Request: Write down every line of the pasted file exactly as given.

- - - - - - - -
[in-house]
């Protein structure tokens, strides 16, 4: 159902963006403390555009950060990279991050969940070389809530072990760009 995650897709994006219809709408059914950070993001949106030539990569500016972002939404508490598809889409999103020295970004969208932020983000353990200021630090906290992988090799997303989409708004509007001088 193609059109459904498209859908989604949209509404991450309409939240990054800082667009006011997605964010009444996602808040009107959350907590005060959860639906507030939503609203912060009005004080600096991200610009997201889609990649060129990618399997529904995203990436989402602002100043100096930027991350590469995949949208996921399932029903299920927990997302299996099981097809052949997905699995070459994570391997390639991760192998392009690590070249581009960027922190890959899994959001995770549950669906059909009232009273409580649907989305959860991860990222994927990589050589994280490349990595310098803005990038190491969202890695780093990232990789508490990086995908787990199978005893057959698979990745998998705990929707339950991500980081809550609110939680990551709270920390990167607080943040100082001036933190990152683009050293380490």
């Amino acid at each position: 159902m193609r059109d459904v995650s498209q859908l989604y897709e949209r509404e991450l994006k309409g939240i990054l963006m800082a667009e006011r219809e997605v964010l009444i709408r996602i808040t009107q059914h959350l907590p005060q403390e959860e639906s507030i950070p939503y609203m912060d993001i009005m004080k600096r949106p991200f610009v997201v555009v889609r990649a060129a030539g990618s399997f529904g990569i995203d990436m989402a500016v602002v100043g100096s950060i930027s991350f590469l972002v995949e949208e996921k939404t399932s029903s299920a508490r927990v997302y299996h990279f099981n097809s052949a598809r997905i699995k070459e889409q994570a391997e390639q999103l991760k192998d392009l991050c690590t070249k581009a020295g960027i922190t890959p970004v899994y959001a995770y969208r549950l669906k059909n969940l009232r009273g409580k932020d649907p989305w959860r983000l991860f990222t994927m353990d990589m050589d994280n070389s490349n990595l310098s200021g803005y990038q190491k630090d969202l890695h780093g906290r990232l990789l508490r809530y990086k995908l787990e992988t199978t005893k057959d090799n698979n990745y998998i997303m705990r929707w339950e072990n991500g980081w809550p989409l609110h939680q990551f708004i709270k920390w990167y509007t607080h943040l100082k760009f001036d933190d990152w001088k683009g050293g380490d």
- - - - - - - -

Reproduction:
[in-house]
């Protein structure tokens, strides 16, 4: 159902963006403390555009950060990279991050969940070389809530072990760009 995650897709994006219809709408059914950070993001949106030539990569500016972002939404508490598809889409999103020295970004969208932020983000353990200021630090906290992988090799997303989409708004509007001088 193609059109459904498209859908989604949209509404991450309409939240990054800082667009006011997605964010009444996602808040009107959350907590005060959860639906507030939503609203912060009005004080600096991200610009997201889609990649060129990618399997529904995203990436989402602002100043100096930027991350590469995949949208996921399932029903299920927990997302299996099981097809052949997905699995070459994570391997390639991760192998392009690590070249581009960027922190890959899994959001995770549950669906059909009232009273409580649907989305959860991860990222994927990589050589994280490349990595310098803005990038190491969202890695780093990232990789508490990086995908787990199978005893057959698979990745998998705990929707339950991500980081809550609110939680990551709270920390990167607080943040100082001036933190990152683009050293380490």
């Amino acid at each position: 159902m193609r059109d459904v995650s498209q859908l989604y897709e949209r509404e991450l994006k309409g939240i990054l963006m800082a667009e006011r219809e997605v964010l009444i709408r996602i808040t009107q059914h959350l907590p005060q403390e959860e639906s507030i950070p939503y609203m912060d993001i009005m004080k600096r949106p991200f610009v997201v555009v889609r990649a060129a030539g990618s399997f529904g990569i995203d990436m989402a500016v602002v100043g100096s950060i930027s991350f590469l972002v995949e949208e996921k939404t399932s029903s299920a508490r927990v997302y299996h990279f099981n097809s052949a598809r997905i699995k070459e889409q994570a391997e390639q999103l991760k192998d392009l991050c690590t070249k581009a020295g960027i922190t890959p970004v899994y959001a995770y969208r549950l669906k059909n969940l009232r009273g409580k932020d649907p989305w959860r983000l991860f990222t994927m353990d990589m050589d994280n070389s490349n990595l310098s200021g803005y990038q190491k630090d969202l890695h780093g906290r990232l990789l508490r809530y990086k995908l787990e992988t199978t005893k057959d090799n698979n990745y998998i997303m705990r929707w339950e072990n991500g980081w809550p989409l609110h939680q990551f708004i709270k920390w990167y509007t607080h943040l100082k760009f001036d933190d990152w001088k683009g050293g380490d």